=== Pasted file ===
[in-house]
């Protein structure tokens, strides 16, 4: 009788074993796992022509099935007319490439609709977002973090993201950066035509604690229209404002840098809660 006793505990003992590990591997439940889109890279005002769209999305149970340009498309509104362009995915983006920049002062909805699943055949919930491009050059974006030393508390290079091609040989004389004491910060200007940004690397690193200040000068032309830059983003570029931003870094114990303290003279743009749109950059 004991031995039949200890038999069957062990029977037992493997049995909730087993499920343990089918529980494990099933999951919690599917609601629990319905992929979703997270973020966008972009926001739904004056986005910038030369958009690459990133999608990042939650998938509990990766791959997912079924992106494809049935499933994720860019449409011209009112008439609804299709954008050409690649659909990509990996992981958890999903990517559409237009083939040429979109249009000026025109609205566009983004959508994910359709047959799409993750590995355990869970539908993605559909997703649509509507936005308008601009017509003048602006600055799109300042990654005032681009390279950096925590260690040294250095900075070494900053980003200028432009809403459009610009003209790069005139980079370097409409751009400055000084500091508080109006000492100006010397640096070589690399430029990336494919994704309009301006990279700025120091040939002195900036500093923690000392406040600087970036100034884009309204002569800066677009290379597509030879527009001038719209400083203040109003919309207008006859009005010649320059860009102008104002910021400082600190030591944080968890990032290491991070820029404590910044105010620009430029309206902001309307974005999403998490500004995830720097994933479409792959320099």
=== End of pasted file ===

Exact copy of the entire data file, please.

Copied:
[in-house]
């Protein structure tokens, strides 16, 4: 009788074993796992022509099935007319490439609709977002973090993201950066035509604690229209404002840098809660 006793505990003992590990591997439940889109890279005002769209999305149970340009498309509104362009995915983006920049002062909805699943055949919930491009050059974006030393508390290079091609040989004389004491910060200007940004690397690193200040000068032309830059983003570029931003870094114990303290003279743009749109950059 004991031995039949200890038999069957062990029977037992493997049995909730087993499920343990089918529980494990099933999951919690599917609601629990319905992929979703997270973020966008972009926001739904004056986005910038030369958009690459990133999608990042939650998938509990990766791959997912079924992106494809049935499933994720860019449409011209009112008439609804299709954008050409690649659909990509990996992981958890999903990517559409237009083939040429979109249009000026025109609205566009983004959508994910359709047959799409993750590995355990869970539908993605559909997703649509509507936005308008601009017509003048602006600055799109300042990654005032681009390279950096925590260690040294250095900075070494900053980003200028432009809403459009610009003209790069005139980079370097409409751009400055000084500091508080109006000492100006010397640096070589690399430029990336494919994704309009301006990279700025120091040939002195900036500093923690000392406040600087970036100034884009309204002569800066677009290379597509030879527009001038719209400083203040109003919309207008006859009005010649320059860009102008104002910021400082600190030591944080968890990032290491991070820029404590910044105010620009430029309206902001309307974005999403998490500004995830720097994933479409792959320099």